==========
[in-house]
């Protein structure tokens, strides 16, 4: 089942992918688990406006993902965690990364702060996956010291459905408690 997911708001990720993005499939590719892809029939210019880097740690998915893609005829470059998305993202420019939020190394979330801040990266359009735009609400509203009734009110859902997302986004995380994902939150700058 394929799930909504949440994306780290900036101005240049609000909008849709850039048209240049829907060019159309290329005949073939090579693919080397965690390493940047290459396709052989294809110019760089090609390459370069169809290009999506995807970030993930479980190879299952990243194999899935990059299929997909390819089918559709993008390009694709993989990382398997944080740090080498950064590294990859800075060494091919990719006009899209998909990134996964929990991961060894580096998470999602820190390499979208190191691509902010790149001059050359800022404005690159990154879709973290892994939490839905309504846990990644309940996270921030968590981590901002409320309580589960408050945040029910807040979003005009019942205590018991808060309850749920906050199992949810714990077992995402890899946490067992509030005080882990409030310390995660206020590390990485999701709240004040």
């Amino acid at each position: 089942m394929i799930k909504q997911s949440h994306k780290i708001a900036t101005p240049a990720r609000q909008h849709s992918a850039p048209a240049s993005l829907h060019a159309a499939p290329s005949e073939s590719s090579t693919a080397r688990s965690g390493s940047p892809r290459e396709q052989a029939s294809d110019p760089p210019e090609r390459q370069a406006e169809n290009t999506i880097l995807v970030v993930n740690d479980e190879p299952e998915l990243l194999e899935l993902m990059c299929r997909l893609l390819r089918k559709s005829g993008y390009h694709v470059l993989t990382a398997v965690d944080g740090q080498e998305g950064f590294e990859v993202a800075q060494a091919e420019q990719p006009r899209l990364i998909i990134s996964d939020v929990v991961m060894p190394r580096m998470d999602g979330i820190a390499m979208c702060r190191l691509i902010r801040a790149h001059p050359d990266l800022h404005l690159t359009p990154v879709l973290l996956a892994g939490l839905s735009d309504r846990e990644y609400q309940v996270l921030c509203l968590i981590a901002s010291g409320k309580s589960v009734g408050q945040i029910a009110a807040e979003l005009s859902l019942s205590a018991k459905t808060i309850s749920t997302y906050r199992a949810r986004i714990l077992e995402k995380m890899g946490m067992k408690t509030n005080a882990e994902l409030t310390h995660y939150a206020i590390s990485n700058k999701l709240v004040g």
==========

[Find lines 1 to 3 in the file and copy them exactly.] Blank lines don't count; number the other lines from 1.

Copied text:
[in-house]
């Protein structure tokens, strides 16, 4: 089942992918688990406006993902965690990364702060996956010291459905408690 997911708001990720993005499939590719892809029939210019880097740690998915893609005829470059998305993202420019939020190394979330801040990266359009735009609400509203009734009110859902997302986004995380994902939150700058 394929799930909504949440994306780290900036101005240049609000909008849709850039048209240049829907060019159309290329005949073939090579693919080397965690390493940047290459396709052989294809110019760089090609390459370069169809290009999506995807970030993930479980190879299952990243194999899935990059299929997909390819089918559709993008390009694709993989990382398997944080740090080498950064590294990859800075060494091919990719006009899209998909990134996964929990991961060894580096998470999602820190390499979208190191691509902010790149001059050359800022404005690159990154879709973290892994939490839905309504846990990644309940996270921030968590981590901002409320309580589960408050945040029910807040979003005009019942205590018991808060309850749920906050199992949810714990077992995402890899946490067992509030005080882990409030310390995660206020590390990485999701709240004040």
């Amino acid at each position: 089942m394929i799930k909504q997911s949440h994306k780290i708001a900036t101005p240049a990720r609000q909008h849709s992918a850039p048209a240049s993005l829907h060019a159309a499939p290329s005949e073939s590719s090579t693919a080397r688990s965690g390493s940047p892809r290459e396709q052989a029939s294809d110019p760089p210019e090609r390459q370069a406006e169809n290009t999506i880097l995807v970030v993930n740690d479980e190879p299952e998915l990243l194999e899935l993902m990059c299929r997909l893609l390819r089918k559709s005829g993008y390009h694709v470059l993989t990382a398997v965690d944080g740090q080498e998305g950064f590294e990859v993202a800075q060494a091919e420019q990719p006009r899209l990364i998909i990134s996964d939020v929990v991961m060894p190394r580096m998470d999602g979330i820190a390499m979208c702060r190191l691509i902010r801040a790149h001059p050359d990266l800022h404005l690159t359009p990154v879709l973290l996956a892994g939490l839905s735009d309504r846990e990644y609400q309940v996270l921030c509203l968590i981590a901002s010291g409320k309580s589960v009734g408050q945040i029910a009110a807040e979003l005009s859902l019942s205590a018991k459905t808060i309850s749920t997302y906050r199992a949810r986004i714990l077992e995402k995380m890899g946490m067992k408690t509030n005080a882990e994902l409030t310390h995660y939150a206020i590390s990485n700058k999701l709240v004040g």